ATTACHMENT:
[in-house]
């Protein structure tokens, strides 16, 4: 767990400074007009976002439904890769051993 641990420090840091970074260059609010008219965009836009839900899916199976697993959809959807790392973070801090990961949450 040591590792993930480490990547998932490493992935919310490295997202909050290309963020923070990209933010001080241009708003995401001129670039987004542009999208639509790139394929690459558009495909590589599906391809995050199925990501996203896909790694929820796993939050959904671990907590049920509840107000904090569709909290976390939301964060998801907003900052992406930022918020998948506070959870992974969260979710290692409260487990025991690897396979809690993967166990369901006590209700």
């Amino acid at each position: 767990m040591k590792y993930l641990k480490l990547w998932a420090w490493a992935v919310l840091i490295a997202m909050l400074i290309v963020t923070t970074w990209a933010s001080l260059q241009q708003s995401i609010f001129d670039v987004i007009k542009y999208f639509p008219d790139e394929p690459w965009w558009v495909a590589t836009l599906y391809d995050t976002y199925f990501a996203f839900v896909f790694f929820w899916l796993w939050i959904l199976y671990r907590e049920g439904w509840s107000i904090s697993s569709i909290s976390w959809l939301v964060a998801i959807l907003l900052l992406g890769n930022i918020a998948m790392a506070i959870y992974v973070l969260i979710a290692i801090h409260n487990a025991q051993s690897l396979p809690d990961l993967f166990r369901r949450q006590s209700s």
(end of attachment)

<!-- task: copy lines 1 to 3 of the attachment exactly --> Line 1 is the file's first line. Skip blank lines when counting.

[in-house]
């Protein structure tokens, strides 16, 4: 767990400074007009976002439904890769051993 641990420090840091970074260059609010008219965009836009839900899916199976697993959809959807790392973070801090990961949450 040591590792993930480490990547998932490493992935919310490295997202909050290309963020923070990209933010001080241009708003995401001129670039987004542009999208639509790139394929690459558009495909590589599906391809995050199925990501996203896909790694929820796993939050959904671990907590049920509840107000904090569709909290976390939301964060998801907003900052992406930022918020998948506070959870992974969260979710290692409260487990025991690897396979809690993967166990369901006590209700």
């Amino acid at each position: 767990m040591k590792y993930l641990k480490l990547w998932a420090w490493a992935v919310l840091i490295a997202m909050l400074i290309v963020t923070t970074w990209a933010s001080l260059q241009q708003s995401i609010f001129d670039v987004i007009k542009y999208f639509p008219d790139e394929p690459w965009w558009v495909a590589t836009l599906y391809d995050t976002y199925f990501a996203f839900v896909f790694f929820w899916l796993w939050i959904l199976y671990r907590e049920g439904w509840s107000i904090s697993s569709i909290s976390w959809l939301v964060a998801i959807l907003l900052l992406g890769n930022i918020a998948m790392a506070i959870y992974v973070l969260i979710a290692i801090h409260n487990a025991q051993s690897l396979p809690d990961l993967f166990r369901r949450q006590s209700s």